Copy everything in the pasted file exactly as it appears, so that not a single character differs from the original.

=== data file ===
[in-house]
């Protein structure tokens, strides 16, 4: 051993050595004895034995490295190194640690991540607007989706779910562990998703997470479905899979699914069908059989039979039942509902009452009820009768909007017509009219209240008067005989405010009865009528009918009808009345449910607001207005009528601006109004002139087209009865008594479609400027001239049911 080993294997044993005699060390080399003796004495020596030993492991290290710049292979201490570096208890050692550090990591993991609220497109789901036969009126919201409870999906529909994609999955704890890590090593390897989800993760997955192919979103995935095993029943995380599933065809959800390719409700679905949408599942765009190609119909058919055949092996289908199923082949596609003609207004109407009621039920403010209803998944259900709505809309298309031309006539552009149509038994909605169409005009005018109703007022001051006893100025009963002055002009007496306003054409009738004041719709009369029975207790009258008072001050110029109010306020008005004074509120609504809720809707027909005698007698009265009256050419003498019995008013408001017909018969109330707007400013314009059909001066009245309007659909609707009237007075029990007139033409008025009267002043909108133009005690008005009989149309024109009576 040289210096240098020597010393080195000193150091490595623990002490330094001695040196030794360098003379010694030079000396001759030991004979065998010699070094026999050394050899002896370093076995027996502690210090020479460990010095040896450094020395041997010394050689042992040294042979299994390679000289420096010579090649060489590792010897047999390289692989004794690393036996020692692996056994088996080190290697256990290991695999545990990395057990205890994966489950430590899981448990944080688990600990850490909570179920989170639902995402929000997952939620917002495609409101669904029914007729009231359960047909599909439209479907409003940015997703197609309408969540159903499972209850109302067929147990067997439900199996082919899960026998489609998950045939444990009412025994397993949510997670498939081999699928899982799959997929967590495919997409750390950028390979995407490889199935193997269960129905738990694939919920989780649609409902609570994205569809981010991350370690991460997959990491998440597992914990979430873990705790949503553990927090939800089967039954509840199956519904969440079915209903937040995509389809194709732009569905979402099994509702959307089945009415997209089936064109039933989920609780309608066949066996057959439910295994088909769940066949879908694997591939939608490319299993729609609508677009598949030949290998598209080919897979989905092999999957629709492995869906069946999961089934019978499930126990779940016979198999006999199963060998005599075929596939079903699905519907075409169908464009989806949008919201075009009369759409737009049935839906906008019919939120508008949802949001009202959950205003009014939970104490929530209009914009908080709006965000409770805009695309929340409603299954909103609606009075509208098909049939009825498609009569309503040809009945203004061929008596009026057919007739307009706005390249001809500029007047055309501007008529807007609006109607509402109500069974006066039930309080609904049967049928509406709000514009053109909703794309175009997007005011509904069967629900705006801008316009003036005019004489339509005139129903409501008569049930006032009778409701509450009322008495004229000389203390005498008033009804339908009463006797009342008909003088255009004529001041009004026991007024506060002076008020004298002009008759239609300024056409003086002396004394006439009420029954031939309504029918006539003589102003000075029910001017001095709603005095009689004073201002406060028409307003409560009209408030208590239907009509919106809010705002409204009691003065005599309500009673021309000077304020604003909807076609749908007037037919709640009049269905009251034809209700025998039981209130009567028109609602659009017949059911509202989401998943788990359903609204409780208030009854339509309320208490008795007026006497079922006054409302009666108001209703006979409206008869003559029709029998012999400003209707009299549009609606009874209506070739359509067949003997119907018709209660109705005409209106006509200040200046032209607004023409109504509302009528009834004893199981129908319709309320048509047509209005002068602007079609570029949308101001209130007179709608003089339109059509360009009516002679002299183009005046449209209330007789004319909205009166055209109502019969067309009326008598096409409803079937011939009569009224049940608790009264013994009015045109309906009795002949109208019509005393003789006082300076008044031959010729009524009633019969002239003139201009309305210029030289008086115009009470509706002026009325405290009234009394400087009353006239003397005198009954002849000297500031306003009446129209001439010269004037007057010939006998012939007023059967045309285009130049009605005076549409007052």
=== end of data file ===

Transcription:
[in-house]
């Protein structure tokens, strides 16, 4: 051993050595004895034995490295190194640690991540607007989706779910562990998703997470479905899979699914069908059989039979039942509902009452009820009768909007017509009219209240008067005989405010009865009528009918009808009345449910607001207005009528601006109004002139087209009865008594479609400027001239049911 080993294997044993005699060390080399003796004495020596030993492991290290710049292979201490570096208890050692550090990591993991609220497109789901036969009126919201409870999906529909994609999955704890890590090593390897989800993760997955192919979103995935095993029943995380599933065809959800390719409700679905949408599942765009190609119909058919055949092996289908199923082949596609003609207004109407009621039920403010209803998944259900709505809309298309031309006539552009149509038994909605169409005009005018109703007022001051006893100025009963002055002009007496306003054409009738004041719709009369029975207790009258008072001050110029109010306020008005004074509120609504809720809707027909005698007698009265009256050419003498019995008013408001017909018969109330707007400013314009059909001066009245309007659909609707009237007075029990007139033409008025009267002043909108133009005690008005009989149309024109009576 040289210096240098020597010393080195000193150091490595623990002490330094001695040196030794360098003379010694030079000396001759030991004979065998010699070094026999050394050899002896370093076995027996502690210090020479460990010095040896450094020395041997010394050689042992040294042979299994390679000289420096010579090649060489590792010897047999390289692989004794690393036996020692692996056994088996080190290697256990290991695999545990990395057990205890994966489950430590899981448990944080688990600990850490909570179920989170639902995402929000997952939620917002495609409101669904029914007729009231359960047909599909439209479907409003940015997703197609309408969540159903499972209850109302067929147990067997439900199996082919899960026998489609998950045939444990009412025994397993949510997670498939081999699928899982799959997929967590495919997409750390950028390979995407490889199935193997269960129905738990694939919920989780649609409902609570994205569809981010991350370690991460997959990491998440597992914990979430873990705790949503553990927090939800089967039954509840199956519904969440079915209903937040995509389809194709732009569905979402099994509702959307089945009415997209089936064109039933989920609780309608066949066996057959439910295994088909769940066949879908694997591939939608490319299993729609609508677009598949030949290998598209080919897979989905092999999957629709492995869906069946999961089934019978499930126990779940016979198999006999199963060998005599075929596939079903699905519907075409169908464009989806949008919201075009009369759409737009049935839906906008019919939120508008949802949001009202959950205003009014939970104490929530209009914009908080709006965000409770805009695309929340409603299954909103609606009075509208098909049939009825498609009569309503040809009945203004061929008596009026057919007739307009706005390249001809500029007047055309501007008529807007609006109607509402109500069974006066039930309080609904049967049928509406709000514009053109909703794309175009997007005011509904069967629900705006801008316009003036005019004489339509005139129903409501008569049930006032009778409701509450009322008495004229000389203390005498008033009804339908009463006797009342008909003088255009004529001041009004026991007024506060002076008020004298002009008759239609300024056409003086002396004394006439009420029954031939309504029918006539003589102003000075029910001017001095709603005095009689004073201002406060028409307003409560009209408030208590239907009509919106809010705002409204009691003065005599309500009673021309000077304020604003909807076609749908007037037919709640009049269905009251034809209700025998039981209130009567028109609602659009017949059911509202989401998943788990359903609204409780208030009854339509309320208490008795007026006497079922006054409302009666108001209703006979409206008869003559029709029998012999400003209707009299549009609606009874209506070739359509067949003997119907018709209660109705005409209106006509200040200046032209607004023409109504509302009528009834004893199981129908319709309320048509047509209005002068602007079609570029949308101001209130007179709608003089339109059509360009009516002679002299183009005046449209209330007789004319909205009166055209109502019969067309009326008598096409409803079937011939009569009224049940608790009264013994009015045109309906009795002949109208019509005393003789006082300076008044031959010729009524009633019969002239003139201009309305210029030289008086115009009470509706002026009325405290009234009394400087009353006239003397005198009954002849000297500031306003009446129209001439010269004037007057010939006998012939007023059967045309285009130049009605005076549409007052």